Reinterpreting conventional interval estimates taking into account bias and extravariation
 Michael Höfler^{1}Email author and
 Shaun R Seaman^{2}
DOI: 10.1186/14712288651
© Höfler and Seaman; licensee BioMed Central Ltd. 2006
Received: 23 August 2006
Accepted: 16 October 2006
Published: 16 October 2006
Abstract
Background
The study design with the smallest bias for causal inference is a perfect randomized clinical trial. Since this design is often not feasible in epidemiologic studies, an important challenge is to model bias properly and take random and systematic variation properly into account. A value for a target parameter might be said to be "incompatible" with the data (under the model used) if the parameter's confidence interval excludes it. However, this "incompatibility" may be due to bias and/or extravariation.
Discussion
We propose the following way of reinterpreting conventional results. Given a specified focal value for a target parameter (typically the null value, but possibly a nonnull value like that representing a twofold risk), the difference between the focal value and the nearest boundary of the confidence interval for the parameter is calculated. This represents the maximum correction of the interval boundary, for bias and extravariation, that would still leave the focal value outside the interval, so that the focal value remained "incompatible" with the data. We describe a short example application concerning a meta analysis of air versus pure oxygen resuscitation treatment in newborn infants. Some general guidelines are provided for how to assess the probability that the appropriate correction for a particular study would be greater than this maximum (e.g. using knowledge of the general effects of bias and extravariation from published biasadjusted results).
Summary
Although this approach does not yet provide a method, because the latter probability can not be objectively assessed, this paper aims to stimulate the reinterpretation of conventional confidence intervals, and more and better studies of the effects of different biases.
Background
Conventional causal estimates from observational data involve many assumptions, e.g. assumptions about random exposure assignment, selection and participation, ignorable missing data and absence of measurement error [[1], ch. 12–17; [2, 3]]. Although causal systems in epidemiology are commonly assumed to be so complex that one cannot expect to understand or correct for all biases, one can hope to adjust for the major ones and estimate uncertainty more accurately [2].
Conventional frequentist analyses often yield biased point estimates because they implicitly set all bias parameters (e.g. misclassification probabilities) to zero. Bias also arises from misspecation of models, e.g. the ignoring of covariates or of heterogeneity in individual effects [4, 5]. Moreover, the interval estimates in conventional analyses reflect at most random errors and not systematic errors (biases). Ignoring uncertainty about bias parameters can make the intervals too narrow [2, 6, 7]. Importantly, while random error decreases with increasing sample size, uncertainty about biases remains [2, 6, 7]. Random error due to sampling and randomisation is often modelled in an unrealistically simple way. Usual regression, ANOVA and ANCOVA models, for instance, assume that the outcome has equal means and variances after conditioning on the covariates. However, unobserved covariates and varying individual effects may cause heterogeneity in the outcome's mean and variance structures [8–12]. These problems can often be addressed by the use of appropriate mixed and multilevel models [5]. Furthermore, exploratory analyses that precede the final analysis are often ignored when modelling random error. These include simplifying a regression model (e.g. omitting nonsignificant maineffect and interaction terms) and categorisation of continuous variables [13]. Finally, design issues such as the presence of clustered observations or multistage sampling [14] are often ignored but can also be considered in multilevel models [5].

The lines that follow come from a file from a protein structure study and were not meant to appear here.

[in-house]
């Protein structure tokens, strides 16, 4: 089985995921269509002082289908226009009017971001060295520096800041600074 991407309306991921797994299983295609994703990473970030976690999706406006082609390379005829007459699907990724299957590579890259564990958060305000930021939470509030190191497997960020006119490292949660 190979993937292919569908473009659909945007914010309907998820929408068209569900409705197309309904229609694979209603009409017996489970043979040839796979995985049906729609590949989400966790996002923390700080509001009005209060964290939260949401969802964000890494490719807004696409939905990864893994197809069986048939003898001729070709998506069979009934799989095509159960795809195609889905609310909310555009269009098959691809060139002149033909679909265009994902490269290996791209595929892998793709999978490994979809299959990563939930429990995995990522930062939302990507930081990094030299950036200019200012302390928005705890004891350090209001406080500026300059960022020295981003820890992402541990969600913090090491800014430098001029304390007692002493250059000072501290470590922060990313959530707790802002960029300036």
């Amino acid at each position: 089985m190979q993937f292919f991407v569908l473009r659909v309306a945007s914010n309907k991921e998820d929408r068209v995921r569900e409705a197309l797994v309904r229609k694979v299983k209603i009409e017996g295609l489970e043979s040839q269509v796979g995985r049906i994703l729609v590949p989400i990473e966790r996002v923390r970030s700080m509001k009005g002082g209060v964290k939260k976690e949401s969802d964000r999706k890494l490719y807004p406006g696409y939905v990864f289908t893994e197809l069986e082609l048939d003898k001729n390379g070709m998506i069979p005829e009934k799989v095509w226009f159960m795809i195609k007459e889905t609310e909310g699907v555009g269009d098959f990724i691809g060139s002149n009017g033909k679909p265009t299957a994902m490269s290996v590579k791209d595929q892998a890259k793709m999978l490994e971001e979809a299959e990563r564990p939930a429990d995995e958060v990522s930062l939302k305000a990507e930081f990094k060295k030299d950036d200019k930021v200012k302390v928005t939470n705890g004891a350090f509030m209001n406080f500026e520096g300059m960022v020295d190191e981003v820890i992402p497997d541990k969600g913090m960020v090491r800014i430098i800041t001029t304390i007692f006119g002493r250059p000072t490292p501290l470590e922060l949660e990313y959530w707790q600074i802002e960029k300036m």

In this paper we use the term "extravariation" to summarize uncertainties about biases and unmodelled random error. The term "bias" denotes all biases and is defined as the difference between the expectation of the estimator and the true average causal effect. Strictly speaking, we mean "expected bias" because we invoke a Bayesian model that involves priors.
There are basically five approaches to address bias and uncertainties about bias (some of which also address unmodelled randomerror):
1. Most frequently, only intuitive discussions about the impact of bias are provided. These are often found to be wrong when evaluated quantitatively, for instance, when misclassification is falsely assumed to be nondifferential for all individuals [15, 16].
2. Sometimes, a subsample is used to investigate a single source of bias (most often measurement error). Such validation studies, however, are often small, giving large random error, and may also be biased, e.g. due to selection bias [17].
3. In sensitivity analysis several bias scenarios are investigated. Bias parameter values are added to the model and values specified for these. The data are then analysed supposing these values to be true, and the dependence of the results on the assumed values of these unknown bias parameters examined. However, sensitivity analysis often shows only that a great variety of results are possible if bias parameters are chosen accordingly.
4. In Monte Carlo sensitivity analysis (MCSA), distributions for the bias parameters are specified. Causaleffect estimates are then sampled by drawing bias parameter values from their distributions and repeating the analysis for each draw [6].